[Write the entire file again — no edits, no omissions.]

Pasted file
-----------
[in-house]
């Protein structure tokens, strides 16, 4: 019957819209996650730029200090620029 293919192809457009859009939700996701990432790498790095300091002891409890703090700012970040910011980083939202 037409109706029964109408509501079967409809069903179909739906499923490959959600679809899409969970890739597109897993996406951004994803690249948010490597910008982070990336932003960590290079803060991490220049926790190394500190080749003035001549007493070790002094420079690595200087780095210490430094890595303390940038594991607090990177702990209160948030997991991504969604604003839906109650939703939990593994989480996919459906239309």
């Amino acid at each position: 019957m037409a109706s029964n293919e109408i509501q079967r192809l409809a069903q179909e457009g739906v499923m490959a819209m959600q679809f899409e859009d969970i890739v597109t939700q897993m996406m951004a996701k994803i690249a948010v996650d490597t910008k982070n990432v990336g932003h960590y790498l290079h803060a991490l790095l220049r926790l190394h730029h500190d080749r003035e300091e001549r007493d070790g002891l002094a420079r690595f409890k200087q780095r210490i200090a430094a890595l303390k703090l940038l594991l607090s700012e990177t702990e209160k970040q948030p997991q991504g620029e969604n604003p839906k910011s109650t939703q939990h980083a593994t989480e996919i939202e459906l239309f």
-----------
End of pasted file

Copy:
[in-house]
């Protein structure tokens, strides 16, 4: 019957819209996650730029200090620029 293919192809457009859009939700996701990432790498790095300091002891409890703090700012970040910011980083939202 037409109706029964109408509501079967409809069903179909739906499923490959959600679809899409969970890739597109897993996406951004994803690249948010490597910008982070990336932003960590290079803060991490220049926790190394500190080749003035001549007493070790002094420079690595200087780095210490430094890595303390940038594991607090990177702990209160948030997991991504969604604003839906109650939703939990593994989480996919459906239309």
């Amino acid at each position: 019957m037409a109706s029964n293919e109408i509501q079967r192809l409809a069903q179909e457009g739906v499923m490959a819209m959600q679809f899409e859009d969970i890739v597109t939700q897993m996406m951004a996701k994803i690249a948010v996650d490597t910008k982070n990432v990336g932003h960590y790498l290079h803060a991490l790095l220049r926790l190394h730029h500190d080749r003035e300091e001549r007493d070790g002891l002094a420079r690595f409890k200087q780095r210490i200090a430094a890595l303390k703090l940038l594991l607090s700012e990177t702990e209160k970040q948030p997991q991504g620029e969604n604003p839906k910011s109650t939703q939990h980083a593994t989480e996919i939202e459906l239309f």